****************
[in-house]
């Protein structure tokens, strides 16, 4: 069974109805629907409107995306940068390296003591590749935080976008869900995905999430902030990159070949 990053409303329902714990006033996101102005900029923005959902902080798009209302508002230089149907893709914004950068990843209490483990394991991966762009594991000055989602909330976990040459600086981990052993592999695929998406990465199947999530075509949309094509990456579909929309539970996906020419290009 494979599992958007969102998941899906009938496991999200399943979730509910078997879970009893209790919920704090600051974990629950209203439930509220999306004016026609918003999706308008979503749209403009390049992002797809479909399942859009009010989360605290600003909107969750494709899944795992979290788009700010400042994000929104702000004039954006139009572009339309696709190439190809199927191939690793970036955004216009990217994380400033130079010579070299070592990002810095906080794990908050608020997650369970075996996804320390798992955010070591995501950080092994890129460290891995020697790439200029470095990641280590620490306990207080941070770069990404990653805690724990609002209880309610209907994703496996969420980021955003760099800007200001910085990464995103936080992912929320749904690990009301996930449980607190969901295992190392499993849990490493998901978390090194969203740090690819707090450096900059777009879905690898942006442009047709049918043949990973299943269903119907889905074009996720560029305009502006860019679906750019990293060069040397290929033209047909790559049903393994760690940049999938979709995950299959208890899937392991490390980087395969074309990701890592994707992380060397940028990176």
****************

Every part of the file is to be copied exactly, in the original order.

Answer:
[in-house]
């Protein structure tokens, strides 16, 4: 069974109805629907409107995306940068390296003591590749935080976008869900995905999430902030990159070949 990053409303329902714990006033996101102005900029923005959902902080798009209302508002230089149907893709914004950068990843209490483990394991991966762009594991000055989602909330976990040459600086981990052993592999695929998406990465199947999530075509949309094509990456579909929309539970996906020419290009 494979599992958007969102998941899906009938496991999200399943979730509910078997879970009893209790919920704090600051974990629950209203439930509220999306004016026609918003999706308008979503749209403009390049992002797809479909399942859009009010989360605290600003909107969750494709899944795992979290788009700010400042994000929104702000004039954006139009572009339309696709190439190809199927191939690793970036955004216009990217994380400033130079010579070299070592990002810095906080794990908050608020997650369970075996996804320390798992955010070591995501950080092994890129460290891995020697790439200029470095990641280590620490306990207080941070770069990404990653805690724990609002209880309610209907994703496996969420980021955003760099800007200001910085990464995103936080992912929320749904690990009301996930449980607190969901295992190392499993849990490493998901978390090194969203740090690819707090450096900059777009879905690898942006442009047709049918043949990973299943269903119907889905074009996720560029305009502006860019679906750019990293060069040397290929033209047909790559049903393994760690940049999938979709995950299959208890899937392991490390980087395969074309990701890592994707992380060397940028990176």